Teach kids the value of practice and turn them into give-it-their-best achievers who take pleasure and pride in their accomplishments.
Few kids like to work to be good at something. As adults, we know that the accomplished people who inspire and guide us and our kids achieved skills through passion and diligent practice. Sometimes, it's hard to convey that idea to kids, and harder still to avoid being frustrated into arguing with a child who seems to dread practice. So what works? How can you get reluctant, frustrated youngsters to practice the skill they'll be proud of in the future? The answers involve some work on your part -- and nary a raised voice.
Expand your child's concept of the activity by helping her see the fun side of it. If she takes ballet lessons, take her to stage performances or watch DVDs of professional productions together. Read books about little-girl dancers and treat her to pretty ballet accessories -- tutus and chiffon skirts.
Stacy DeBroff, a parenting author and founder of the online community MomCentral.com, says silly games and experimentation can break up the tedium of practice. For instance, if your child is going to play a musical piece four times through, have him play it once normally, once standing on one leg, another time while looking out the window, and a final time with his eyes closed.
Rather than emphasize a performer's "moment of perfection" -- the musical solo or home run -- give your child glimpses of the hard work that leads up to perfection. Scout out professionals willing to visit your child to talk about how their practice routines led to the thrill of performance. Encourage your child to read biographical sketches of great musicians, journalists, athletes, or artists so they can understand that top performers are real people who had to struggle to develop their talents.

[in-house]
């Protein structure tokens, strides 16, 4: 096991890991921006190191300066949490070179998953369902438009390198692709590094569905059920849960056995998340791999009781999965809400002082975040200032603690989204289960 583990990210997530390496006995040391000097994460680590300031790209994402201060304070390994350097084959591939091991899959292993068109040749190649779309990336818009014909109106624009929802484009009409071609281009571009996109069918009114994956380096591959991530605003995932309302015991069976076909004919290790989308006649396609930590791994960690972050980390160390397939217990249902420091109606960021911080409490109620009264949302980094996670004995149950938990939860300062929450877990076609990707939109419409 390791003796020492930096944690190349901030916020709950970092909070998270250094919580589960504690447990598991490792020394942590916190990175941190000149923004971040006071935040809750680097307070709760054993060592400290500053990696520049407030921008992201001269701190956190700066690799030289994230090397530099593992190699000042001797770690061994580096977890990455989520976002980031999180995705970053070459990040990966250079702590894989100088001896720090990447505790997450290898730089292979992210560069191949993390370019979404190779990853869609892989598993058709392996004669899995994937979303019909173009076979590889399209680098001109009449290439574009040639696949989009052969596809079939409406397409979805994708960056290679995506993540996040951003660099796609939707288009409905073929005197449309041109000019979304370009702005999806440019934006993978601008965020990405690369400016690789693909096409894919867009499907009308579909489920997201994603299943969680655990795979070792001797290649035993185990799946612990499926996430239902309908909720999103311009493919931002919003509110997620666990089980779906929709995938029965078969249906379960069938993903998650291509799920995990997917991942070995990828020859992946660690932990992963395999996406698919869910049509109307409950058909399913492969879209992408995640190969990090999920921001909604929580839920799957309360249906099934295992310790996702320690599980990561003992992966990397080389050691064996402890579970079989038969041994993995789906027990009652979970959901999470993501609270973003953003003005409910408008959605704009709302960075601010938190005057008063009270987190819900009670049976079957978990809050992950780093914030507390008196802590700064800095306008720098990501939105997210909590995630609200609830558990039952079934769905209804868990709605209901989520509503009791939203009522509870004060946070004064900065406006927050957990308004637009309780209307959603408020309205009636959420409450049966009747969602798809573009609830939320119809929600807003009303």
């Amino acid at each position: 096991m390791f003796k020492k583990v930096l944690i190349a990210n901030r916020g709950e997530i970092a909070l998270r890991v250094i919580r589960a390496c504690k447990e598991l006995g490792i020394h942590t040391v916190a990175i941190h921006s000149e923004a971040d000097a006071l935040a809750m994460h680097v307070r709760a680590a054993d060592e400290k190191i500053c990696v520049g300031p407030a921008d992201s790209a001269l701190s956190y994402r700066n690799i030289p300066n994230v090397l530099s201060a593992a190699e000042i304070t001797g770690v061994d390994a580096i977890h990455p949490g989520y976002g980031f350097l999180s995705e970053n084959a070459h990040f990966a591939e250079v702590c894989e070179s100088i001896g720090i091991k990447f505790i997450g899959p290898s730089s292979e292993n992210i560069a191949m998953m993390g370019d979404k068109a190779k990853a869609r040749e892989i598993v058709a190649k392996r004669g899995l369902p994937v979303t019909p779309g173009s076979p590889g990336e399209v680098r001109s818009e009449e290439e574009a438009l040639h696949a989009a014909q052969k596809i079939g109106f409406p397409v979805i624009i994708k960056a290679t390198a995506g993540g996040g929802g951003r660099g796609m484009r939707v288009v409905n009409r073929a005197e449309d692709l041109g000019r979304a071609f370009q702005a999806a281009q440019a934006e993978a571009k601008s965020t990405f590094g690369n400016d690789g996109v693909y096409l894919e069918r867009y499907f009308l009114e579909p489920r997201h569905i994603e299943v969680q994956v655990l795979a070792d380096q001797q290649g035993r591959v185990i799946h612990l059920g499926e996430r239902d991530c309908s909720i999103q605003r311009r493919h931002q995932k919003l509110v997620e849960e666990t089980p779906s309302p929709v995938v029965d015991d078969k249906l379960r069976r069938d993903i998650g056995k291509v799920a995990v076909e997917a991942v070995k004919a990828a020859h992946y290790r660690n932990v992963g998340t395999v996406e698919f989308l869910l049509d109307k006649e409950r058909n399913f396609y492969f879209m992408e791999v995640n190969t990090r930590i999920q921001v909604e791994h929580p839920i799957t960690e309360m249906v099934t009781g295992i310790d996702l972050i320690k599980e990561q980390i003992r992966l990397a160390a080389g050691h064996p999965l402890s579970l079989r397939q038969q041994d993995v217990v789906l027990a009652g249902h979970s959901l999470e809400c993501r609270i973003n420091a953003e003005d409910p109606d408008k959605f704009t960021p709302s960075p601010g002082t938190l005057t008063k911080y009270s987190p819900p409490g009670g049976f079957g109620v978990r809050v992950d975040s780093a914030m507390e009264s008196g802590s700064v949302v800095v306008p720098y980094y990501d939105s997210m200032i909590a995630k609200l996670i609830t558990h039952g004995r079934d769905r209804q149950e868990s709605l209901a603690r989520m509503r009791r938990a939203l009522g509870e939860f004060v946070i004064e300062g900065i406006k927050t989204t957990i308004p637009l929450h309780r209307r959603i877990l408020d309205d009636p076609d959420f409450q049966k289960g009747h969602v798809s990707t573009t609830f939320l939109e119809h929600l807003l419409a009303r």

Common daily occurrences offer opportunities to teach about patience and long-term gratification. Has your child mastered a video game? Say to her, "The first time you played that game, did you score as many points as you did the tenth time?" If you spot a particularly nice flower garden in the neighborhood, ask, "What steps are involved in achieving that?" This will lead to a discussion of the unseen work of planning, research, shopping, planting, watering, and weeding. If your favorite professional baseball team performs poorly in a game, comment, "This doesn't mean they'll quit playing -- they'll probably get some extra batting practice."
Don't demand that your child become passionate about any pursuit when you can expose him to a variety of activities and let him decide which direction to take. There's a fine line between letting a child give up an activity prematurely and letting him quit once he's given it a fair shot and is no longer interested. As a parent, you need to let go of the "what will other parents think?" mentality. That's too much angst for some kids. If it feels too pressured and frustrating, they might rebel.